Is Hell in the Bible and What Is it Like?
Is Hell in the Bible and What Is it Like?
Connor Salter Contributing Writer
Perhaps for obvious reason, hell is not high on the list of things most people want to talk about. Some even wonder is hell in the Bible at all.
Perhaps for obvious reason, hell is not high on the list of things most people want to talk about. Some even wonder is hell in the Bible at all. As unpalatable as the subject is, whether or not hell exists has huge consequences. Here’s what the Bible tells us about hell.
Does the Bible Mention Hell?
The short answer is “yes, but perhaps not the way you think.” The Bible talks many times about hell and the fact that we are all sinners (Romans 3:23), and that there will be a Judgment Day where God will judge all humans who have not repented. For example, Matthew 12:36 says that every person will have to give an account of themselves on Judgment Day.
Although English translations of the Bible often use the term Hell throughout the Old and New Testament, there are three basic names used in different places to describe the place where people go after death. Each one has different connotations.
What Is the Difference between Sheol, Hades, and Hell?
Sheol is the term used in the Old Testament to describe where all people go after death. The Old Testament describes it as a place deep in the ground, and sometimes it is translated as “the grave” or “the pit.” Sometimes it is used to describe where people punished by God go, such as in Ezekiel 32 where it’s prophesied God will punish the Egyptians and they shall lie in Sheol with other slaughtered kings (32:29-31). The Psalms use it to describe being in the darkest place: “you have delivered my soul from the depths of Sheol” (Psalm 86:13). However, Sheol doesn’t just refer to where people who have rejected God go. It’s also the term used in places like Genesis 15:15 to describe men dying and going to “join their fathers” or going to “the place of their fathers.” When Jesus shares a parable in Luke 16:19-31 about Lazarus and the rich man, he says after Lazarus died he was taken to “Abraham’s bosom,” which may be a term for the section of Sheol where the Hebrews believed the righteous went.
Then there is Hades, the term used in the Septuagint (a Greek translation of the Old Testament) to replace Sheol. For example, in Acts 2:27, Peter preaches to a crowd in Jerusalem and quotes Psalm 16, and “you will not leave my soul to Sheol” (Psalm 16:10) becomes “you will not leave my soul in Hades” (Acts 2:27). If you studied Greek mythology much in school, you know in ancient Greek culture the term refers to the underworld, where everyone goes to either be punished or (in the case of great heroes) to live in paradise. The Gospel writers often use this term to mean the place where sinners go to after death or the power of death. For example, 1 Corinthians 15:55 reads “oh Hades, where is thy sting?” In Matthew 16:18, Jesus tells Peter that “the gates of Hades,” apparently a term meaning the forces of death,” will not overcome his church. However, sometimes the New Testament writers use it to just generally just mean where all the dead go. Like with Sheol, Hades is may be translated as “the grave” or “the pit” in your particular Bible translation.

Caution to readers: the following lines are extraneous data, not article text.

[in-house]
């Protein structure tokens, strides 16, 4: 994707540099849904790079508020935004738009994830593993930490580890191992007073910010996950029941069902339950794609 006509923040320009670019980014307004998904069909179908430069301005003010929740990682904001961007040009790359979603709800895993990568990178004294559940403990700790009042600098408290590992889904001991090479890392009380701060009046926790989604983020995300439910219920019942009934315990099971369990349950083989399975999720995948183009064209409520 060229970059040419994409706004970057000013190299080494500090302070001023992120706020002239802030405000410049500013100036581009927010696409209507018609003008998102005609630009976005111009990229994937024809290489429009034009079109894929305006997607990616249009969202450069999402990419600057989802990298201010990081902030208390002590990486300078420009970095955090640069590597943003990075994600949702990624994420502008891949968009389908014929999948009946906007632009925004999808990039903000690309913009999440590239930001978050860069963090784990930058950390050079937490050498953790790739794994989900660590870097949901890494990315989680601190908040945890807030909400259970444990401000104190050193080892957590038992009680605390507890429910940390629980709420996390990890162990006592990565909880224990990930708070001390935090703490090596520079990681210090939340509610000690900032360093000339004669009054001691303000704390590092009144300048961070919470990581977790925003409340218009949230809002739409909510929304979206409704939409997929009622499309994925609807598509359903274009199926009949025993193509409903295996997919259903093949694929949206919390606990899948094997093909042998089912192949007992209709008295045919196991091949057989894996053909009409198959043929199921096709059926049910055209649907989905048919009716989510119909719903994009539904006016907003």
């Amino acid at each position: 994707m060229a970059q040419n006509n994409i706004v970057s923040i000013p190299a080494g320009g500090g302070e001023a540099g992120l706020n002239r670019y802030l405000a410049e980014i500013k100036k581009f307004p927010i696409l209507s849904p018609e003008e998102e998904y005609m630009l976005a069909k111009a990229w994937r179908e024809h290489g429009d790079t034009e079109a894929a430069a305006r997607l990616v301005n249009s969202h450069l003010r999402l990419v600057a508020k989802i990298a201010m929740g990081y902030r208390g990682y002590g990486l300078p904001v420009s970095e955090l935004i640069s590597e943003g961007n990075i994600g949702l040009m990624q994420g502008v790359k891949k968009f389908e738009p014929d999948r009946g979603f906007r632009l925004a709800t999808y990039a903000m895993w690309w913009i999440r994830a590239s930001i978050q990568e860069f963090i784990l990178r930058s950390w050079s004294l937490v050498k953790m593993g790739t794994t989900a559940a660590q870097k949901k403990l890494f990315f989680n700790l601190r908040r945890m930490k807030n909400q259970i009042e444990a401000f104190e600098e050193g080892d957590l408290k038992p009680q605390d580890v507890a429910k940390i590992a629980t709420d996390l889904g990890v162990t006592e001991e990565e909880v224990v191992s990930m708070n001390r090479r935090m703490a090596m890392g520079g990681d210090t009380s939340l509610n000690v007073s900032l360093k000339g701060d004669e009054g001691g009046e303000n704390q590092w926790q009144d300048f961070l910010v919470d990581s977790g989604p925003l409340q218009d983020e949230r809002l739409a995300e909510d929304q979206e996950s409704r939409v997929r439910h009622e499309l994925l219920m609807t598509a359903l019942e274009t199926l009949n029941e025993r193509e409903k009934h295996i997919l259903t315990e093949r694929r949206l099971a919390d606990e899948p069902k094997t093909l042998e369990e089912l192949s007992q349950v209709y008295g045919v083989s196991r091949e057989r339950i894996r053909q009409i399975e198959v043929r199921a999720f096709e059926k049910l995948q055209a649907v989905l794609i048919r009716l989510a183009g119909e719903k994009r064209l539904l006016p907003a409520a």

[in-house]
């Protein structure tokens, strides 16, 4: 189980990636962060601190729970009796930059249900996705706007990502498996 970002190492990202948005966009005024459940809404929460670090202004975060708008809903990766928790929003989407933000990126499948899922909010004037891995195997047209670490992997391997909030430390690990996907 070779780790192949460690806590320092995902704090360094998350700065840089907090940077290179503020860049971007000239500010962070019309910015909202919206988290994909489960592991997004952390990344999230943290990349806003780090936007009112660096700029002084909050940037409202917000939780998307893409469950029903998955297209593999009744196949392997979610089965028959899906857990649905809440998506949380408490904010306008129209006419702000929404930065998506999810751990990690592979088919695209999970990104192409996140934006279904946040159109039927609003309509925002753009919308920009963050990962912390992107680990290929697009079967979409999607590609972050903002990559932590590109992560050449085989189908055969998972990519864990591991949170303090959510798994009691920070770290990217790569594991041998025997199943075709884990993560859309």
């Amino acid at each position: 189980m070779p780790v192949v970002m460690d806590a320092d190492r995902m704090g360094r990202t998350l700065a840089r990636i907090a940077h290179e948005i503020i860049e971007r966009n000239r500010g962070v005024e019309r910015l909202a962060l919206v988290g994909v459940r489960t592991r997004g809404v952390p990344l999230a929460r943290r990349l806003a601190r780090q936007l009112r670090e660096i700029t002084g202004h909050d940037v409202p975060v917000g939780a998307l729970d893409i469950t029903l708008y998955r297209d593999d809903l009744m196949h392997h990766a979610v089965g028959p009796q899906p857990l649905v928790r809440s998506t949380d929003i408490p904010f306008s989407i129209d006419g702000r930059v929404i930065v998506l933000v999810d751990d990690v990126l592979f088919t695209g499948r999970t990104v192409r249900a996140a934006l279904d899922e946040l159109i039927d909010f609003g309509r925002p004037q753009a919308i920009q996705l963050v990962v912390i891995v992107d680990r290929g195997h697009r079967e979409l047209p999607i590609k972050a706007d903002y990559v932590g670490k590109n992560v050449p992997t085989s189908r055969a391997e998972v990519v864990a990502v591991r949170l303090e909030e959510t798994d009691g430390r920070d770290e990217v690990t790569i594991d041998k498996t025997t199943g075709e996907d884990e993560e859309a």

Then we have Gehenna, the term that Jesus uses when he’s talking about judgment after death. For example, he uses the term in Matthew 5:22 when he teaches that “anyone who says, ‘You fool!’ will be in danger of the fire of hell.” Gehenna was the name for The Valley of Hinnom, a location in Israel mentioned multiple times in the Old Testament as a place for pagan rituals. In Jeremiah 7:31, God judges the Israelites for their sins, among them being “they have built the high places of Tophet, which is in the valley of the son of Hinnom, to burn their sons and their daughters in the fire.” 2 Chronicles 28:3 describes how King Ahaz followed idols, and how “he burnt incense in the valley of the son of Hinnom, and burnt his children in the fire.” 2 Kings 23 says that ultimately King Josiah stopped pagan sacrifices across Israel by tearing down altars and sacrifice sites, and burning human bones on those sites so that the areas were defiled and no one could live there again. It specifically says Josiah “defiled Topheth, which is in the valley of the children of Hinnom, that no man might make his son or his daughter to pass through the fire to Molech” (1 Kings 23:10). According to archeologists, by the time Jesus was teaching in Israel, Gehenna was being used as a garbage dump. Gehenna is the term most regularly translated as “Hell,” and of the three it is the one that most clearly refers to a place where sinners are sent after death.